SCUBA News 254
(ISSN 1476-8011)

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SCUBA News (ISSN 1476-8011)
Issue 254 - August 2021
https://www.scubatravel.co.uk
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What's New at SCUBA Travel?

Alpine lake

Ultimate guide to diving Germany

Germany might not be well known for diving, but it offers countless dive opportunities, with crystal-clear alpine lakes, sunken cities, WWII wrecks, Baltic Sea dives and more.
LEARN MORE…

Harlequin Glass-Slug in Dominica

Delightful diving in Dominica

With hot bubbles, volcanic craters, walls, an exuberance of invertebrates and a chance to see whales - Dominica is different from other Caribbean islands.
LEARN MORE…


Win a diving getaway

Book any liveaboard trip at the Divebooker site and be entered into a draw to win a free Red Sea trip. But hurry, entry ends 31 August.

Win a liveaboard trip

First prize: Free Egypt liveaboard trip. Second & Third prizes: Travel vouchers for $250 USD. Full rules here.

Show Deals…


Creature of the Month: Leopard-Spotted Goby, Thorogobius ephippiatus

Gobies are the largest family of marine fishes with about 500 Indo-Pacific species alone. However, the Leopard-Spotted Goby is not a tropical species but is found in the Mediterranean and Eastern Atlantic, from the Canary Islands to the British Isles and Norway.

Leopard spotted goby
Photo credit: Tim Nicholson

A shy fish, Thorogobius ephippiatus lives in cracks on steep walls and caves. Shipwrecks are also a favourite habitat. You find them in the shallows and down to 40 m. It tends to face its crevice home and shoot back in if disturbed, making it difficult to take photos of it face on. Dark brown or brick red splodges cover this goby. It has diamond-shaped scales. blue-edged dorsal fins, and a black spot at the back of the first dorsal fin. Its distinctive colouring makes it one of the easiest gobies to identify.

Leopard spotted goby
Photo credit: Christophe Quintin (CC BY-NC 2.0)

This goby breeds from May to July. Adult males excavate a nest under stones or shells and defend their territory around the nest. The female deposits her eggs on the underside of the nest roof. The male goby then guards the eggs, fanning them to ensure enough oxygen until they hatch.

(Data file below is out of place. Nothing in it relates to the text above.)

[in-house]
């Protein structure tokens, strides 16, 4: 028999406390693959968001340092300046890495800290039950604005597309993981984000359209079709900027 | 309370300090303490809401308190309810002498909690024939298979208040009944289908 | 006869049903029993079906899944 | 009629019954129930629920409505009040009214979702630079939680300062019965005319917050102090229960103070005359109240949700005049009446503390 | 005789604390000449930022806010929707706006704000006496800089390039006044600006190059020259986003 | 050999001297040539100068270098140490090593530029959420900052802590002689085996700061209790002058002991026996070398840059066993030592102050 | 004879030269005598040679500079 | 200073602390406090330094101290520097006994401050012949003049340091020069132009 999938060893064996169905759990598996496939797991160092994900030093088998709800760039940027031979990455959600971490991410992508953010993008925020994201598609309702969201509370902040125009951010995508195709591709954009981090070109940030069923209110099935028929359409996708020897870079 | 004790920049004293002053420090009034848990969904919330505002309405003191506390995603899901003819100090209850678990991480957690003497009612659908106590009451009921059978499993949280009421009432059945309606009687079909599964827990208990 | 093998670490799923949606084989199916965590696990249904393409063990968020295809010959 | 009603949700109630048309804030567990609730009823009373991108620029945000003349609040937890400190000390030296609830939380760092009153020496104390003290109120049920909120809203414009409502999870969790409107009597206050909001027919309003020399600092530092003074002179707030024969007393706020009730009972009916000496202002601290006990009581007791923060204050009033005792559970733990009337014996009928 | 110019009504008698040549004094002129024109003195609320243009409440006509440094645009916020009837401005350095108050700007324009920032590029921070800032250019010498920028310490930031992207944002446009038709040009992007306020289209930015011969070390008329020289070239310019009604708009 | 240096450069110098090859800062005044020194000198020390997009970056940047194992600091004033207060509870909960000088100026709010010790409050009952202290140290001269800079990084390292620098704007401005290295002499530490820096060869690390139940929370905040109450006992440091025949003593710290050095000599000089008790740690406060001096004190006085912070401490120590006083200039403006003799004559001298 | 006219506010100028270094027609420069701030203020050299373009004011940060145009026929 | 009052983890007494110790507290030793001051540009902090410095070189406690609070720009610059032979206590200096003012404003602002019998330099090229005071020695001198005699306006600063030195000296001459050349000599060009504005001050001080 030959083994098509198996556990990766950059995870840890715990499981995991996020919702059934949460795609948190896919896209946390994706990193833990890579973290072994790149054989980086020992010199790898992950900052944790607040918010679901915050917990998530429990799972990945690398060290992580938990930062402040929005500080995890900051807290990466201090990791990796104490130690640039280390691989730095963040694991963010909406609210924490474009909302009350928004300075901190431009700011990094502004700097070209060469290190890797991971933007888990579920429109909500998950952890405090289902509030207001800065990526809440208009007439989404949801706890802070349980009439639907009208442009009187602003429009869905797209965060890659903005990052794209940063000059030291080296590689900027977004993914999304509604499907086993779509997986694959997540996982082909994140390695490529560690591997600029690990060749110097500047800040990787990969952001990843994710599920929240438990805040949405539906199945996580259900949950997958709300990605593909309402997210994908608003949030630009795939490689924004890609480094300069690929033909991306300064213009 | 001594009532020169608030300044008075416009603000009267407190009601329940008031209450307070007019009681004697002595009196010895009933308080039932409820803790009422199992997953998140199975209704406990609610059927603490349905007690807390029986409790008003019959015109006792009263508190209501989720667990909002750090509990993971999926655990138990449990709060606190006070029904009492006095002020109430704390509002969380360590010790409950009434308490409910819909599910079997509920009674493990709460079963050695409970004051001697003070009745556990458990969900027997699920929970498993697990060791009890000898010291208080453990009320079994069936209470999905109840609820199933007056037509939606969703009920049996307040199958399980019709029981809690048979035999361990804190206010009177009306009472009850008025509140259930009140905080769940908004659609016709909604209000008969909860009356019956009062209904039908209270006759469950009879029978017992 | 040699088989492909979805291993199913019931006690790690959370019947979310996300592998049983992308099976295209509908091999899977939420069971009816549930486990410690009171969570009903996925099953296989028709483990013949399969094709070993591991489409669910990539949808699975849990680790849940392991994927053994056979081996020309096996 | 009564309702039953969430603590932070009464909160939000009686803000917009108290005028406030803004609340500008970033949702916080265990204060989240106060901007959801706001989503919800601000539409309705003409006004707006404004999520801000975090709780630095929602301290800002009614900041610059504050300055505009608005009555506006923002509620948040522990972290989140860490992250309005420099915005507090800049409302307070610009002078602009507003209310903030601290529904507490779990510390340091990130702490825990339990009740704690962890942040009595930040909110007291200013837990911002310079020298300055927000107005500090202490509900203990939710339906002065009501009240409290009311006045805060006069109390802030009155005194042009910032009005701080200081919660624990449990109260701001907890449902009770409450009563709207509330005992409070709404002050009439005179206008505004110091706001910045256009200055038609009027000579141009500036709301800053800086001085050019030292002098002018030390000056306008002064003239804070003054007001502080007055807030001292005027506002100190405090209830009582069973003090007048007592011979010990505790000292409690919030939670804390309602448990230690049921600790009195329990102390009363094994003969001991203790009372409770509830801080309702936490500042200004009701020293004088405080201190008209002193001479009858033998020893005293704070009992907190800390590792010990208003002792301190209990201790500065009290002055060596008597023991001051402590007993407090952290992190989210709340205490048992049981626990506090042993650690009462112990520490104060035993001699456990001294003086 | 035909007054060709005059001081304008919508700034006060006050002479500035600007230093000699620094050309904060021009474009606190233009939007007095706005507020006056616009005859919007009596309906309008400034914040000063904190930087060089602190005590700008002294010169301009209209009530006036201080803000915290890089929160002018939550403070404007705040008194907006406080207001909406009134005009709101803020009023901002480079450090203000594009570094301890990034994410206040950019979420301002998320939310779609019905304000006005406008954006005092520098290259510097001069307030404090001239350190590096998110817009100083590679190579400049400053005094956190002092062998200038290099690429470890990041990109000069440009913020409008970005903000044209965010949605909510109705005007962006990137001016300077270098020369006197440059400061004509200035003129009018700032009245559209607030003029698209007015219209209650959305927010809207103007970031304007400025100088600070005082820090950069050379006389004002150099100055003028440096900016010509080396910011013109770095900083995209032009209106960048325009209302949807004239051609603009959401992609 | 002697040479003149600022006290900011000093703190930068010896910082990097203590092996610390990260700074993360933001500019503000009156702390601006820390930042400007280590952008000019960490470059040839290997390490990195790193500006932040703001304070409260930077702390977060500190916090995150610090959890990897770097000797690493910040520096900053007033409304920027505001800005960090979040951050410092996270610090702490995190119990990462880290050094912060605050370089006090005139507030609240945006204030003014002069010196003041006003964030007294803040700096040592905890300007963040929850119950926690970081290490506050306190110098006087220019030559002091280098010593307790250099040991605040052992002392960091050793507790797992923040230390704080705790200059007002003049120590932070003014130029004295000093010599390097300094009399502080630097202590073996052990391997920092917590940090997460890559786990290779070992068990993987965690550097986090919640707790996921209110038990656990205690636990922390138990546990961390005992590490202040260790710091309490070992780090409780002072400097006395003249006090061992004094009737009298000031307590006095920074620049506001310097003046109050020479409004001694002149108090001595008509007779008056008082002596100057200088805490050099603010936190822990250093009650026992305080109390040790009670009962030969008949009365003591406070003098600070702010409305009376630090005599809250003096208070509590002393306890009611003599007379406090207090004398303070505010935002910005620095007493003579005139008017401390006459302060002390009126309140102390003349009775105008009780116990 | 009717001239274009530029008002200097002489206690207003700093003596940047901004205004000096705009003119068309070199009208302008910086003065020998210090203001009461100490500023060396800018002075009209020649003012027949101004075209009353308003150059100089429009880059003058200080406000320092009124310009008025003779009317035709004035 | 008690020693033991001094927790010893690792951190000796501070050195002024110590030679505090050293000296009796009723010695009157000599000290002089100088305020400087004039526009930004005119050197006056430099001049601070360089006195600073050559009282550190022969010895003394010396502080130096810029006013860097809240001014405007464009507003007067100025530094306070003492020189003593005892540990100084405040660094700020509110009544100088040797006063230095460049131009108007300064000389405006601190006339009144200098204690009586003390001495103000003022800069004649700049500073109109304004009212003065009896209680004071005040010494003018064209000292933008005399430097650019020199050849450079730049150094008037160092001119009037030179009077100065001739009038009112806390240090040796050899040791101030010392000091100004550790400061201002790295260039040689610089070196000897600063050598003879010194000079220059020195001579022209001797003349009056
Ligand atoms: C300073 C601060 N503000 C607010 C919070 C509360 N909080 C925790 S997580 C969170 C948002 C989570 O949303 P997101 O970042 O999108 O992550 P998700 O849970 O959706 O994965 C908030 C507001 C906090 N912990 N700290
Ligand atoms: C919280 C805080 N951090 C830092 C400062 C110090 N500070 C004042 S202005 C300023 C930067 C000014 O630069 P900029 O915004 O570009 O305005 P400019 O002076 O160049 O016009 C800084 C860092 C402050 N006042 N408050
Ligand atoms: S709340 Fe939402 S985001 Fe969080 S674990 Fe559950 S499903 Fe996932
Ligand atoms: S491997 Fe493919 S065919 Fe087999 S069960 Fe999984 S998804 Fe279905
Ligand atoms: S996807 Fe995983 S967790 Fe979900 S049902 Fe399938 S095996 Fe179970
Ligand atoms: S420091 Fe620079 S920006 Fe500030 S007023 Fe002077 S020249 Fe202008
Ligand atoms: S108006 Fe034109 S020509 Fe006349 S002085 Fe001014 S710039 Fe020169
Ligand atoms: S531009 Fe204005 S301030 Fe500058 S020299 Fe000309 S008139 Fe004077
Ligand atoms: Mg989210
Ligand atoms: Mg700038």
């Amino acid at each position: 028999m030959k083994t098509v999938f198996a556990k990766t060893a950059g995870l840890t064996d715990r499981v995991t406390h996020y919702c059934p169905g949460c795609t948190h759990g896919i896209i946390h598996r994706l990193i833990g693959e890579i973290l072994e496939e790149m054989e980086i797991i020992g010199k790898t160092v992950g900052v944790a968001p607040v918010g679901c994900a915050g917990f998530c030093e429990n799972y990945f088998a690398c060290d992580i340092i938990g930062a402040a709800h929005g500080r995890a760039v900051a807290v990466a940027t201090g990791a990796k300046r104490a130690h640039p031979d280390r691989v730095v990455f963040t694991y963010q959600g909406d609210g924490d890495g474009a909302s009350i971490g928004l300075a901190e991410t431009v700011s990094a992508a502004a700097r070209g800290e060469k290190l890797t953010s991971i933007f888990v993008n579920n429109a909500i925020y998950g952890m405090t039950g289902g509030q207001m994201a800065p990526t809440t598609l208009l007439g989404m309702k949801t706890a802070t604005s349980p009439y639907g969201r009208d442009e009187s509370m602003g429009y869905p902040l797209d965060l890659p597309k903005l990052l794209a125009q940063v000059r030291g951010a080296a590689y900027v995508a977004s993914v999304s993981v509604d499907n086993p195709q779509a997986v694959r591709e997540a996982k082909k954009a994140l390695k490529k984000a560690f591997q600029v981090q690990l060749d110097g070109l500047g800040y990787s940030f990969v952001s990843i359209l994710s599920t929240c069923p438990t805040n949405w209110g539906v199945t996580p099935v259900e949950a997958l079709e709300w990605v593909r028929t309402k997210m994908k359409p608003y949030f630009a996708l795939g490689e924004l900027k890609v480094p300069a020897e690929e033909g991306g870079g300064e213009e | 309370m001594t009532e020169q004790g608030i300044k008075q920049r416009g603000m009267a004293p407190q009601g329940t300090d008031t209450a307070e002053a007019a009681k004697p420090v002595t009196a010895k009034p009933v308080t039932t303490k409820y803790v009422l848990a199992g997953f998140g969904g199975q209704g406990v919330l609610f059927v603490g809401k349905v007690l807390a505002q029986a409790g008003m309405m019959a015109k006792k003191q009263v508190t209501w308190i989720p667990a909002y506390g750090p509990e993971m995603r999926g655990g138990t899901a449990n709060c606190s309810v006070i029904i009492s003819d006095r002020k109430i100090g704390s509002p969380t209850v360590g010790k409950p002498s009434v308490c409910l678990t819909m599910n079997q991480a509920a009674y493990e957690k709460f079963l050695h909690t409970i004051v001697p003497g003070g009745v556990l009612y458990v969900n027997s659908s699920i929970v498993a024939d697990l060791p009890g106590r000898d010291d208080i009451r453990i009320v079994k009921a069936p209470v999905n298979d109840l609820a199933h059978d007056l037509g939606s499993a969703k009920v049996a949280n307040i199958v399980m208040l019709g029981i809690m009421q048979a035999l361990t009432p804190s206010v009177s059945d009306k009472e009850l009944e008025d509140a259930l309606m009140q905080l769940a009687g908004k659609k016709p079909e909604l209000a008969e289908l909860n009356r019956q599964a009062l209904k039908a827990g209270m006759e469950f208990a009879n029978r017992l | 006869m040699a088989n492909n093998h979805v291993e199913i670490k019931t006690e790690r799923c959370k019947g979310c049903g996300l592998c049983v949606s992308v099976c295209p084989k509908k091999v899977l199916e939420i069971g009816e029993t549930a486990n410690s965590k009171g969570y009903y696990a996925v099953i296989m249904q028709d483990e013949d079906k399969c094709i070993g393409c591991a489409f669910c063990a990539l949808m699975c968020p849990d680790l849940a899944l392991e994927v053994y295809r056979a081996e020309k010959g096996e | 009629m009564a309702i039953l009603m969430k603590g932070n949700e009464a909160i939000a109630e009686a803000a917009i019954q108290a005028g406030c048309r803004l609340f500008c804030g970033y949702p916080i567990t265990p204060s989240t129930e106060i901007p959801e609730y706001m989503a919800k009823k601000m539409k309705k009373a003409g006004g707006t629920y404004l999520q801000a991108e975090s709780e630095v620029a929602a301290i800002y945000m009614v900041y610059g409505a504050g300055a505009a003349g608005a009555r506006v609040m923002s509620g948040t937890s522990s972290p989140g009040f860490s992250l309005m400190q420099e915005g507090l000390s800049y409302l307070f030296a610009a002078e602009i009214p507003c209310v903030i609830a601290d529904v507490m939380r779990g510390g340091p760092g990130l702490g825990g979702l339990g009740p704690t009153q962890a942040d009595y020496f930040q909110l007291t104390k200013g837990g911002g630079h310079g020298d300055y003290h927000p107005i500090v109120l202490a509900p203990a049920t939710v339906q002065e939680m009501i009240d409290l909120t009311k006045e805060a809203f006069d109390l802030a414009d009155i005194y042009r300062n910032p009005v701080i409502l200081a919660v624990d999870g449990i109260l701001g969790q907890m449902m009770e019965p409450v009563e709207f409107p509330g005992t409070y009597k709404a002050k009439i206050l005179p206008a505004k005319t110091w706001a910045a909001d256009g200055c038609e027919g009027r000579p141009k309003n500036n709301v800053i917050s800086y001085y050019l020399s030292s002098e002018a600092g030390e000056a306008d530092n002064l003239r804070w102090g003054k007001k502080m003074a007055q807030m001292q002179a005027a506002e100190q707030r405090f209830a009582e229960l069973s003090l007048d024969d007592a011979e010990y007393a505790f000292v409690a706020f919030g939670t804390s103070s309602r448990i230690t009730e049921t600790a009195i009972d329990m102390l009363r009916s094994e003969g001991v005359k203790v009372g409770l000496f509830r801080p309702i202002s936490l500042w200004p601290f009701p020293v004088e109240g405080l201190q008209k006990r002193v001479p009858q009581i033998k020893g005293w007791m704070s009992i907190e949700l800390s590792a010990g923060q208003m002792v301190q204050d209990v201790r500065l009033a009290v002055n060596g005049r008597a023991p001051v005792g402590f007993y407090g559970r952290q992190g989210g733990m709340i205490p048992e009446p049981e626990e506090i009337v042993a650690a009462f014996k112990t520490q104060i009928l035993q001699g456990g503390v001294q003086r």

Leopard spotted goby
Photo credit: Tim Nicholson

The Leopard-Spotted Goby may live at least 10-12 years, as deduced by counting annual rings laid down in the earstones (otoliths).

Leopard spotted goby head
Photo credit: Tim Nicholson

Gobies are small fish with large mouths. They are often confused with blennies but can be easily distinguished by their two dorsal fins as opposed to the blennies one.

For more featured creatures see the marine life highlights.


Diving News From Around the World

Our round up of the best underwater news stories of the past month. For breaking news see our Twitter page or RSS feed

Blue shark

UK to ban shark fin trade
The UK are banning the import and export of detached shark fins and products containing them, an essential act for a healthy ocean.

Pretty Phytoplankton

Robot floats give new look at ocean health
A fleet of robotic floats could revolutionize our understanding of how microscopic marine life plays a fundamental role in the health of the ocean and, ultimately, the planet

Diver and seagrass

Underwater gardeners restore seagrass meadows to keep oceans healthy
The more than 70 known species of seagrass play a key role in helping mitigate climate change by sequestering large amounts of carbon, as well as providing habitats for fish and invertebrates.

Warming map

Global warming would be 2.5 degrees C higher without 1980s CFC ban
New evidence suggests that the planet's critical ability to absorb carbon from the atmosphere could have been massively degraded - sending global temperatures soaring - if we still used ozone-destroying chemicals such as CFCs.

Hands holding ocean

We have just two years to stop deep-sea mining from going ahead
Deep-sea mining would be an environmental disaster, so we need a global moratorium to halt it in its tracks. Here's how we go about getting one

Diver and sculpture

New statue in place for underwater sculpture gallery in Marseille
The ninth of 10 sculptures for an underwater museum off the coast of Marseille has been installed, with the final exhibit due in September.

basking sharks holding fins

Sexy secret life of basking sharks uncovered in Hebrides
Scientists record fin-to-fin contact in gentle giants, most likely part of courtship, for first time

Coral closeup

Thailand bans coral-harming sunscreens
Thailand has banned several sunscreen products from the country's national marine parks. These contain chemical compounds proven to be harmful to coral reefs. https://news.scubatravel.co.uk/thailand-bans-coral-harming-sunscreens.html


SCUBA News is licensed under a Creative Commons Attribution 4.0 Unported License. This means we are happy for you to reuse our material for both commercial and non-commercial use as long as you: credit the name of the author, link back to the SCUBA Travel website and say if you have made any changes. Some of the photos though, might be copyright the photographer. If in doubt please get in touch.

Photo credits: Tim Nicholson, Jill Studholme, Kristin Riser, Jianye Sui

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CONTACTING THE EDITOR
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Jill Studholme
SCUBA News
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